PM Theresa May faces challenge despite securing key Brexit changes

PM Theresa May faces challenge despite securing key Brexit changes

A favourable vote would clear the way for Britain to leave the European Union on March 29 - almost three years after Britain backed withdrawal from the bloc in a referendum.

"To win today's vote, May needs to persuade 116 of the 230 MPs who voted against her last time to change their minds - a very tall order".

The Attorney General said additions to the Brexit deal secured by the Prime Minister in last-minute talks with the European Union on Monday night "reduce the risk" of the insurance policy for the Irish border in the vent that Brussels acts with "bad faith or want of best endeavours" in negotiations on a future trade deal.

All eyes turned Tuesday to UK Attorney General Geoffrey Cox - a respected lawyer from Mrs May's Conservative party tasked with providing the government with independent legal advice. Even if they abstain from voting, the deal is likely to be defeated because all of the opposition parties also oppose it.

But crucially he added that "the legal risk remains unchanged" that the United Kingdom would have no legal means of exiting without European Union agreement.

The main sticking point is the so-called Irish border backstop, an insurance policy aimed at avoiding controls on the border between the British province of Northern Ireland and EU-member Ireland after Brexit.

But Brussels has said it is essential for preserving the bloc's external border after Brexit.

Parliament was expected to vote Wednesday on whether to push back the Brexit deadline or go forward without a deal on March 29.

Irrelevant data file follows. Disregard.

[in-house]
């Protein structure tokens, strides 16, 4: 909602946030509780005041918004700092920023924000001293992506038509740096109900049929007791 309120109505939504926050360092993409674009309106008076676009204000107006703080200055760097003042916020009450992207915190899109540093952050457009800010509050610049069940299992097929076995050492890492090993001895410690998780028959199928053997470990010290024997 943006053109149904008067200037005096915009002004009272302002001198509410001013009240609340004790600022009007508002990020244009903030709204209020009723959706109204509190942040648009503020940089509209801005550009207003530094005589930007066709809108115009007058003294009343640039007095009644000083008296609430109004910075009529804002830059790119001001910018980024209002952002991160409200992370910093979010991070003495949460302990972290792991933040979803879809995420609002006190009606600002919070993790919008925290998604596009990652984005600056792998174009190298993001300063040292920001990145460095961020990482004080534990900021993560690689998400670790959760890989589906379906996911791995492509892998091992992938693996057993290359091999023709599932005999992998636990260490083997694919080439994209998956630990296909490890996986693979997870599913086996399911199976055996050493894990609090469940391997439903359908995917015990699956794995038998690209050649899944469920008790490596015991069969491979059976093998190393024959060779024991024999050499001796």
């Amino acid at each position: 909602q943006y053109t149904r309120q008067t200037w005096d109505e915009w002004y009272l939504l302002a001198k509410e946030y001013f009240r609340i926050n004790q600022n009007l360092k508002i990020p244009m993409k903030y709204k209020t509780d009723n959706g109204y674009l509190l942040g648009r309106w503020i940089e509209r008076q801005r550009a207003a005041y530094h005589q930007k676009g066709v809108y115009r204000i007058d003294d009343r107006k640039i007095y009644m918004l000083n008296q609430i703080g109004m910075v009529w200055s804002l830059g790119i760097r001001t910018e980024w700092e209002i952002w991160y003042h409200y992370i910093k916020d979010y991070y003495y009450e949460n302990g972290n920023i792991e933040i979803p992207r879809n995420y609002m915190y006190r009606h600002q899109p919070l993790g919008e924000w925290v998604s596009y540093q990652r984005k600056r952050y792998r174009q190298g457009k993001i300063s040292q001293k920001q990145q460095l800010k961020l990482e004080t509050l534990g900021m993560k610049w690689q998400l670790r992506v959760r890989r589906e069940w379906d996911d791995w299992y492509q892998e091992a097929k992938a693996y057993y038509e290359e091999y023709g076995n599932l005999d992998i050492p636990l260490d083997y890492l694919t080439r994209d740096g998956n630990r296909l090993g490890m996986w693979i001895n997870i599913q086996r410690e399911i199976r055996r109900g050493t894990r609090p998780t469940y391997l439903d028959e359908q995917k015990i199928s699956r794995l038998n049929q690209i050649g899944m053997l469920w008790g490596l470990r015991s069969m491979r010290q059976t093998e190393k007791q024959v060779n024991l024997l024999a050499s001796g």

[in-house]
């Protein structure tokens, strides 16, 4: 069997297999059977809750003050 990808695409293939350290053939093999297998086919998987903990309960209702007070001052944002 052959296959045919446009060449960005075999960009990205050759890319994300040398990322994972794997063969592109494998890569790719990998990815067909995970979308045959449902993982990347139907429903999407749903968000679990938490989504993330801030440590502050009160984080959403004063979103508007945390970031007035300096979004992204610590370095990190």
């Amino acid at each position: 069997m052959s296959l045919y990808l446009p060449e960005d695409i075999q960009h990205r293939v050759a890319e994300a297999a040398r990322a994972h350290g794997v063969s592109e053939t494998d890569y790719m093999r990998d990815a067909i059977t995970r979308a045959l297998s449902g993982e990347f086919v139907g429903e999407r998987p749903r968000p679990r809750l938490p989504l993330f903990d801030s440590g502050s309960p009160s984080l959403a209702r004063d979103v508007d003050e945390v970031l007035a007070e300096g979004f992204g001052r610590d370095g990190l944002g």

Senior Conservative Leaver John Whittingdale told the Commons Brexit Committee that the Attorney General's advice was "pretty terminal" for Mrs May's plan.

However, he said the situation was unchanged if a deal that supersedes the backstop can not be reached "through no such demonstrable failure of either party".

Will Theresa May resign and will she be able to get her Brexit deal through Parliament?

May traveled to Strasbourg, France, Monday to work out changes to the agreement with European Commission President Jean-Claude Juncker.

After two-and-a-half years of haggling since the 2016 Brexit referendum, Juncker cautioned this was the last chance for Britain.

Another defeat on Tuesday would tee up additional votes on the way ahead.

That option is fraught with economic dangers and is backed only by hardcore proponents of the divorce.

"If there is no support for the Withdrawal Agreement tomorrow, perhaps there is no support for Brexit at all", he suggested, implicitly warning Brexiteer dreams may be thwarted by pro-Europeans in parliament.

The other 27 nations would need to back the extension unanimously and decide how long it should be.

Any postponement may have to be short-lived.

He was responding to Channel 4 News presenter Jon Snow, who had tweeted: "A Lawyer contact tells me that the legal world is aware that the Attorney General said NO last night to the validity of Mrs May's "new European Union deal"...he been told to go away and find a way to say YES: A cohort of lawyers has been summoned".

"One door has closed but other possibilities have opened up and markets are hopeful that Wednesday's vote on a no-deal Brexit will suffer a big defeat", said Timothy Graf, head of macro strategy at State Street Global Advisors in London.



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